military & ministry

Until 2011 my knowledge of the U.S. military and it’s members was limited to a distant, great uncle who served in the Navy. Quite honestly, I just didn’t care about the military. I didn’t (and still don’t) keep up with current, global or political events. I was happy to get a day off in school on Veteran’s Day and Memorial Day. Back then, that was the extent of my interaction with and concern for the military.

Fast forward a few years and our family is now a part of the roughly 1% of the United States population that is affiliated with the armed forces. It is a small group of people that are easily invisible if they aren’t on your radar. Chances are you probably only know a handful of people who have served and even fewer who currently serve in the Army, Navy, Air Force, Marines or Coast Guard. And that’s cool. Until a few years ago I was in the same place.

In 2011 my husband, Ryan, was endorsed by our denomination and attended his initial officer training to be an Army Chaplain. To say that this lifestyle change was an adjustment is a gross understatement. Long ago, Ryan and I gave our lives to the service of Christ and have long felt a calling to ministry. As life would lead us, God called our family to serve our nation as well.

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This military-life, like many other types of service, involves much sacrifice. In the past three years, I have become a part of a sisterhood of military families who make sacrifices that most will never dream of. I don’t share this to complain or say that our life is hard. I share because many don’t even know what military families face. (Thankfully, we all face these challenges together.)

In our years of military service, Ryan has been away from our family more than half of the time. From school, training and a recent deployment to Afghanistan, his duty takes him away from our family quite often.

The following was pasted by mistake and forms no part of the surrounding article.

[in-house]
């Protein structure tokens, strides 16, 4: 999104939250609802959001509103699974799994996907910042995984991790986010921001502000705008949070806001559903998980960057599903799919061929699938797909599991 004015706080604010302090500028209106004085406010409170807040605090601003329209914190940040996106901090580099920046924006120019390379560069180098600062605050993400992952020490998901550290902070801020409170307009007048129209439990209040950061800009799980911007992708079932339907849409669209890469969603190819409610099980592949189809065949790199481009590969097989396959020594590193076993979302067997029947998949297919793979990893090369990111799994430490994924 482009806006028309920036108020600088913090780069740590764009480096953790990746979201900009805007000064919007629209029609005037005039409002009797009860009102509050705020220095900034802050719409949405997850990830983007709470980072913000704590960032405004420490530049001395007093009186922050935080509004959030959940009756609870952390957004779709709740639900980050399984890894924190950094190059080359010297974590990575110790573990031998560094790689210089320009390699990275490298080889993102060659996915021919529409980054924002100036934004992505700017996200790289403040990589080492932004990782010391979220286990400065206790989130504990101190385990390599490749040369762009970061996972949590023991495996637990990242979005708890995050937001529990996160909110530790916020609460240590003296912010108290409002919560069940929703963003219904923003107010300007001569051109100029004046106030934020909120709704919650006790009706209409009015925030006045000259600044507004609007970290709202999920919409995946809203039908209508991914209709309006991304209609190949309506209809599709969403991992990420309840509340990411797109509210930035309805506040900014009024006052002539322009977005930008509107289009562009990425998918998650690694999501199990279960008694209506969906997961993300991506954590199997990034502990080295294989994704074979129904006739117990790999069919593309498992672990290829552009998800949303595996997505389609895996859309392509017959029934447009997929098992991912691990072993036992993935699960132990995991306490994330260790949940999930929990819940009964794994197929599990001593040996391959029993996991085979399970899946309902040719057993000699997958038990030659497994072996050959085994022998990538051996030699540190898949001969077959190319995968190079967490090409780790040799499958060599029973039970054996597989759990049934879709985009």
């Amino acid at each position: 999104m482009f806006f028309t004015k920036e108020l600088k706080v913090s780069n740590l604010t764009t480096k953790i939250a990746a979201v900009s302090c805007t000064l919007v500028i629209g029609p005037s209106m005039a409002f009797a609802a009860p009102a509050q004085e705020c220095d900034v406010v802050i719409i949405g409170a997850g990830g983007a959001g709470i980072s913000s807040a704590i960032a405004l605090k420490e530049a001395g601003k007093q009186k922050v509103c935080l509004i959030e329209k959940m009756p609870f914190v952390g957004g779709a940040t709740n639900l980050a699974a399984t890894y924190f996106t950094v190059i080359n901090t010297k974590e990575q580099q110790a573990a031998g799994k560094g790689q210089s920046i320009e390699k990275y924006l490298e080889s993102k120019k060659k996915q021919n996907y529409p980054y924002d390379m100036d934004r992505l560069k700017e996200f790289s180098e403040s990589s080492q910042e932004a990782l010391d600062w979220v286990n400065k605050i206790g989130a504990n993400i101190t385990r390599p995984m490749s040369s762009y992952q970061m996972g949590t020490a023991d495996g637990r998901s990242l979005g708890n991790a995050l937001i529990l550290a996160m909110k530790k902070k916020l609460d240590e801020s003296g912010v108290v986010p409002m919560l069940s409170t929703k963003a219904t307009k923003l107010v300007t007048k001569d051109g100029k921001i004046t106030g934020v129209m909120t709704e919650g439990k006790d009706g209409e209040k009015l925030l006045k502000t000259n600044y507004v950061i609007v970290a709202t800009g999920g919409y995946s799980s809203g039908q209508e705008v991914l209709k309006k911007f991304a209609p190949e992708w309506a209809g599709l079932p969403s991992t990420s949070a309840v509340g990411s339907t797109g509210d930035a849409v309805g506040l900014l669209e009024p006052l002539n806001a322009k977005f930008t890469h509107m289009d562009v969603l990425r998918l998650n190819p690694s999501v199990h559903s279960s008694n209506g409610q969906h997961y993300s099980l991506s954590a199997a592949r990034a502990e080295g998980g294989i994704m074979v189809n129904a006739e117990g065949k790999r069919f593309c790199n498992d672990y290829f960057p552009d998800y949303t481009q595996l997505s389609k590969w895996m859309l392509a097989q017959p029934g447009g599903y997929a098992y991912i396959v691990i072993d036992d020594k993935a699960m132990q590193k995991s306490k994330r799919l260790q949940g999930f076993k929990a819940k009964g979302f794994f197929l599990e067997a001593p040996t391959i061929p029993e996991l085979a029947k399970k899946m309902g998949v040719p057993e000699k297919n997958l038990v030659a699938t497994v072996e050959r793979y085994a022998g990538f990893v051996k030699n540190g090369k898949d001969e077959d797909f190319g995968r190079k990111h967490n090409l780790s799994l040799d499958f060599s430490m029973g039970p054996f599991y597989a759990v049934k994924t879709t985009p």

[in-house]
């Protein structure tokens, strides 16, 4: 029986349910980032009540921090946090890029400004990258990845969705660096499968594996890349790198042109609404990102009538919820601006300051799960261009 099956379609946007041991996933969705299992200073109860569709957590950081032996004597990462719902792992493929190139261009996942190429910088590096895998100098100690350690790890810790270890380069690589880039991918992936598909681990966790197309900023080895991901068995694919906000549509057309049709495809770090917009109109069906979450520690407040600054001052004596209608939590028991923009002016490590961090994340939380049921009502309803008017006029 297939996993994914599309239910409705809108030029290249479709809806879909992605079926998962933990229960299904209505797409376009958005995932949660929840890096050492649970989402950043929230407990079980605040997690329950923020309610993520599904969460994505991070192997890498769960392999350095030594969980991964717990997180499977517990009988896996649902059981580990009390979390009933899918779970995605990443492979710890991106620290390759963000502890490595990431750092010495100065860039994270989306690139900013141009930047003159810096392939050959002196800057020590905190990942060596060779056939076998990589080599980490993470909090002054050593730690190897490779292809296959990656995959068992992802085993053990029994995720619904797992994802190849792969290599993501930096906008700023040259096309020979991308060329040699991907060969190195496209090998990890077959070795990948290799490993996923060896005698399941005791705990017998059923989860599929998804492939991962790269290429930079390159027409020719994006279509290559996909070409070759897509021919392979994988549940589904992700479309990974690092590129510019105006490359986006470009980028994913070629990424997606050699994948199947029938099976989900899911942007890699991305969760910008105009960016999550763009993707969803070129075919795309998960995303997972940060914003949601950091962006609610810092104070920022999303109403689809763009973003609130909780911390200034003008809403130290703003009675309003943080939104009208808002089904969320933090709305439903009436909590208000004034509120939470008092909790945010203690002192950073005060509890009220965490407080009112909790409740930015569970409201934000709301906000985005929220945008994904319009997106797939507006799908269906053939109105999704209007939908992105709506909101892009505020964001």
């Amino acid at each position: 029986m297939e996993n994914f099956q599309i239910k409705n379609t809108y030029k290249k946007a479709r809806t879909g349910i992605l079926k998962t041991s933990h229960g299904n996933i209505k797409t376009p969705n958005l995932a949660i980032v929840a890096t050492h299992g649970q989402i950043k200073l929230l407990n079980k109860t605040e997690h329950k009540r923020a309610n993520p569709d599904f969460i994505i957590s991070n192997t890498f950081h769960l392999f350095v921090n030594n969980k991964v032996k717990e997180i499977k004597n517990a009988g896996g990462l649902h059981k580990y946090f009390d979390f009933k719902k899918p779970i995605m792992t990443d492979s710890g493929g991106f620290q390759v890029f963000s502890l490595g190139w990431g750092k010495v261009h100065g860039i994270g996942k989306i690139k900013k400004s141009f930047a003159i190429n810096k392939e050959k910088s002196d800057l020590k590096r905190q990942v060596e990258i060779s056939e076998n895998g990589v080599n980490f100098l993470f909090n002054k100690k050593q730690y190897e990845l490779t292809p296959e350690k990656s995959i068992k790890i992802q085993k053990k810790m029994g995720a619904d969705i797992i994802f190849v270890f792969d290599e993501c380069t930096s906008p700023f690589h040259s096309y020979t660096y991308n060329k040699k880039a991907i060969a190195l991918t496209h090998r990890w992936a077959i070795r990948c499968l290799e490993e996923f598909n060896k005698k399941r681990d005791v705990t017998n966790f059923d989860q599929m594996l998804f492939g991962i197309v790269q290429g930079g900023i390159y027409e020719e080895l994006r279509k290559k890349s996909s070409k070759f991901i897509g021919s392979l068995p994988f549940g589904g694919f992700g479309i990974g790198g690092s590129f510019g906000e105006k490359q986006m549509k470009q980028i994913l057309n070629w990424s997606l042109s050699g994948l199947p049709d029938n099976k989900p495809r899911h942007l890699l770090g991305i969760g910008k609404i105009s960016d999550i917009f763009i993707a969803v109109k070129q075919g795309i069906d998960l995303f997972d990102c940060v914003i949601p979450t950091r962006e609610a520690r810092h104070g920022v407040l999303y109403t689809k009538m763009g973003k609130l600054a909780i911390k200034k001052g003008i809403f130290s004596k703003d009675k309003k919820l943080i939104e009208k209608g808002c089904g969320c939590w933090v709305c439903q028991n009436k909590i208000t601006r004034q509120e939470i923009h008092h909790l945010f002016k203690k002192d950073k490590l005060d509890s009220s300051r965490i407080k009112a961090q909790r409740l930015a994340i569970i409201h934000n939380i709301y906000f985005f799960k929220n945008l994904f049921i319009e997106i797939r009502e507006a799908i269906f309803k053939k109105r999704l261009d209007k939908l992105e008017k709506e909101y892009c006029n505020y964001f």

I have been in an ongoing battle with myself to make sense of how God can call a family to such a situation. How can God’s will for our family be to keep us apart more than we’re together? How can God’s will for my marriage be to have me alone and apart from Ryan’s physical, emotional and spiritual covering when he is very much out of contact when he’s away? How can God’s will for our children be to spend so much time without their dad in the home nurturing them? If I’m honest, I question how it can be God’s will for our family to move so far away from the natural support system of our extended families?

In my search for these answers I have come up short. I have come to realize that God is God and I am not; He is omniscient and I am little-knowing. I may never grasp the answers to these questions. And even if I never do, will I be okay with all of this?

Here is where that tricky word, obedience, comes into play. And here is what I do know. I know beyond a shadow of a doubt that we heard from the Lord when He called our family to the ministry opportunity of military chaplaincy. I also know beyond a shadow of a doubt that God was at work when doors flew open at almost warp speed enabling Ryan to pursue this mission field.

And most importantly, as I have learned by walking through the fire, God’s promise to never leave us nor forsake us is ABSOLUTELY true.

I’m sure throughout our time in God’s service for Him and our country, I’ll be given many, many more opportunities to see God’s faithfulness and provision at work.

The funny thing is that despite all of the personal and family challenges that we face, our faith has been strengthened, our familial bond has tightened, and our view of the world has broadened.

The older I get the more I am convinced that we don’t grow unless we are willing to change and stretch. We don’t gain strength unless we see our own weakness apart from Christ.

And so when I let all of that sink in to my heart, I see the beauty and joy and blessings in this endeavor. And I am excited to see this story play out for our family. Even when it’s tough, even when Ryan is gone (a lot), even when I have been brought low to my knees in my own powerlessness, God is faithful.

The Army’s most recent slogan is “Army Strong.” This motto promotes the idea of power and strength and certain unbreakableness. When I think “Army Strong” I think of a group of people with formidable toughness and potency.

But I don’t consider myself that way at all. In fact, it makes me anxious to be a family apart of those kind of expectations.

Because I know in the kingdom of God just opposite is true. In God’s economy weakness ranks above strength.

“For the sake of Christ, then, I am content with weaknesses, insults, hardships, persecutions, and calamities. For when I am weak, then I am strong.” {2 Corinthians 12:10, ESV}

Life on this Army-path is providing me so many opportunities to showcase my weaknesses. But I take joy and delight in knowing from where (and whom) my strength comes. I’m grateful that God has called us to a life that isn’t easy or routine or predictable. I’m grateful He sees in our family, willing vessels that He can use. Being apart of this Army-life has provided myriad opportunities to view my weaknesses. But on the flip-side, this adventure is teaching me total obedience, total reliance and total dependance on Christ, my Redeemer.

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